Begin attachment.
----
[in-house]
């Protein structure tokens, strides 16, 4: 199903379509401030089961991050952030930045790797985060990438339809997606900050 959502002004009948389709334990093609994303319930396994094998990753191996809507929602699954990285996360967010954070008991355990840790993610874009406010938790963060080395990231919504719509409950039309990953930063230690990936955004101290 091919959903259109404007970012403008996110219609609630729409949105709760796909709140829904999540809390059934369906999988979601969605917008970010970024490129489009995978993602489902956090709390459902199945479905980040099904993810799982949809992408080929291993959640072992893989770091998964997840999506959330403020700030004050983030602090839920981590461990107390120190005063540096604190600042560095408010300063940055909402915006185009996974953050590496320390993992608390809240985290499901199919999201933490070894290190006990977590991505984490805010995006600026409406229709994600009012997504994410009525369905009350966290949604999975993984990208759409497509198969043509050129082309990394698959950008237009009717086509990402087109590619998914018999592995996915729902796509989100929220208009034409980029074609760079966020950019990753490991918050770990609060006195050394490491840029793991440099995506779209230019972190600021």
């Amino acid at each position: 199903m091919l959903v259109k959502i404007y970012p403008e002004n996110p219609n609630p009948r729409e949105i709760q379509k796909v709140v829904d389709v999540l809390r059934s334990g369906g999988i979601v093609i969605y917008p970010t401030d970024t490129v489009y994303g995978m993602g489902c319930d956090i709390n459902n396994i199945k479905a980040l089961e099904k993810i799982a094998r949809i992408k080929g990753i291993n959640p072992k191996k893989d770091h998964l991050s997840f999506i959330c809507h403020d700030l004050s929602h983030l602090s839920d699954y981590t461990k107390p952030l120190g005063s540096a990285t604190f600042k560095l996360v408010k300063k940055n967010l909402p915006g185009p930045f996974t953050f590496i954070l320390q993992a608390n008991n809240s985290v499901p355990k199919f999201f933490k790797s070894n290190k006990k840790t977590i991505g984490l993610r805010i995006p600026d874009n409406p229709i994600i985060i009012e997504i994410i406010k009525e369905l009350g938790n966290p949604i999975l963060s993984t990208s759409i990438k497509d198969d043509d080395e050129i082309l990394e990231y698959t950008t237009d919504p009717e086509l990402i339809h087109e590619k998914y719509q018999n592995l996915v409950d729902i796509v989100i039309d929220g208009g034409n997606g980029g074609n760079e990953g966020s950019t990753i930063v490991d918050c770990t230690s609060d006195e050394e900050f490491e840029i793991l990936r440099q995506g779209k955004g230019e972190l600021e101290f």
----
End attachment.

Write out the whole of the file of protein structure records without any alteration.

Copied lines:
[in-house]
């Protein structure tokens, strides 16, 4: 199903379509401030089961991050952030930045790797985060990438339809997606900050 959502002004009948389709334990093609994303319930396994094998990753191996809507929602699954990285996360967010954070008991355990840790993610874009406010938790963060080395990231919504719509409950039309990953930063230690990936955004101290 091919959903259109404007970012403008996110219609609630729409949105709760796909709140829904999540809390059934369906999988979601969605917008970010970024490129489009995978993602489902956090709390459902199945479905980040099904993810799982949809992408080929291993959640072992893989770091998964997840999506959330403020700030004050983030602090839920981590461990107390120190005063540096604190600042560095408010300063940055909402915006185009996974953050590496320390993992608390809240985290499901199919999201933490070894290190006990977590991505984490805010995006600026409406229709994600009012997504994410009525369905009350966290949604999975993984990208759409497509198969043509050129082309990394698959950008237009009717086509990402087109590619998914018999592995996915729902796509989100929220208009034409980029074609760079966020950019990753490991918050770990609060006195050394490491840029793991440099995506779209230019972190600021």
């Amino acid at each position: 199903m091919l959903v259109k959502i404007y970012p403008e002004n996110p219609n609630p009948r729409e949105i709760q379509k796909v709140v829904d389709v999540l809390r059934s334990g369906g999988i979601v093609i969605y917008p970010t401030d970024t490129v489009y994303g995978m993602g489902c319930d956090i709390n459902n396994i199945k479905a980040l089961e099904k993810i799982a094998r949809i992408k080929g990753i291993n959640p072992k191996k893989d770091h998964l991050s997840f999506i959330c809507h403020d700030l004050s929602h983030l602090s839920d699954y981590t461990k107390p952030l120190g005063s540096a990285t604190f600042k560095l996360v408010k300063k940055n967010l909402p915006g185009p930045f996974t953050f590496i954070l320390q993992a608390n008991n809240s985290v499901p355990k199919f999201f933490k790797s070894n290190k006990k840790t977590i991505g984490l993610r805010i995006p600026d874009n409406p229709i994600i985060i009012e997504i994410i406010k009525e369905l009350g938790n966290p949604i999975l963060s993984t990208s759409i990438k497509d198969d043509d080395e050129i082309l990394e990231y698959t950008t237009d919504p009717e086509l990402i339809h087109e590619k998914y719509q018999n592995l996915v409950d729902i796509v989100i039309d929220g208009g034409n997606g980029g074609n760079e990953g966020s950019t990753i930063v490991d918050c770990t230690s609060d006195e050394e900050f490491e840029i793991l990936r440099q995506g779209k955004g230019e972190l600021e101290f």